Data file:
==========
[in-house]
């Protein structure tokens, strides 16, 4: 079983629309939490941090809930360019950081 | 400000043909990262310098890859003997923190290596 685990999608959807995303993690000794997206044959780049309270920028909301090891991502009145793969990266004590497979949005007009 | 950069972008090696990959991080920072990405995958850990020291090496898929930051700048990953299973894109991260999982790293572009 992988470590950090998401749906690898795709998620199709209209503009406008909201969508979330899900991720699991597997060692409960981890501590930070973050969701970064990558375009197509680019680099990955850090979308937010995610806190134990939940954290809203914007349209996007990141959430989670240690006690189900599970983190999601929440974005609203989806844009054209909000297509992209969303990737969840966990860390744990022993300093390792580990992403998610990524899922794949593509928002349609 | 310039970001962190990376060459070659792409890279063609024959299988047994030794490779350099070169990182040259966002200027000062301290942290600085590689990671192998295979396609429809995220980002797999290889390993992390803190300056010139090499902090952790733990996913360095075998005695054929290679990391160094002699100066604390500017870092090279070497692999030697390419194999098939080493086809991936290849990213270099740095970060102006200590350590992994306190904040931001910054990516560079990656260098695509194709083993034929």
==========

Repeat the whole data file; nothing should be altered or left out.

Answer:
[in-house]
């Protein structure tokens, strides 16, 4: 079983629309939490941090809930360019950081 | 400000043909990262310098890859003997923190290596 685990999608959807995303993690000794997206044959780049309270920028909301090891991502009145793969990266004590497979949005007009 | 950069972008090696990959991080920072990405995958850990020291090496898929930051700048990953299973894109991260999982790293572009 992988470590950090998401749906690898795709998620199709209209503009406008909201969508979330899900991720699991597997060692409960981890501590930070973050969701970064990558375009197509680019680099990955850090979308937010995610806190134990939940954290809203914007349209996007990141959430989670240690006690189900599970983190999601929440974005609203989806844009054209909000297509992209969303990737969840966990860390744990022993300093390792580990992403998610990524899922794949593509928002349609 | 310039970001962190990376060459070659792409890279063609024959299988047994030794490779350099070169990182040259966002200027000062301290942290600085590689990671192998295979396609429809995220980002797999290889390993992390803190300056010139090499902090952790733990996913360095075998005695054929290679990391160094002699100066604390500017870092090279070497692999030697390419194999098939080493086809991936290849990213270099740095970060102006200590350590992994306190904040931001910054990516560079990656260098695509194709083993034929």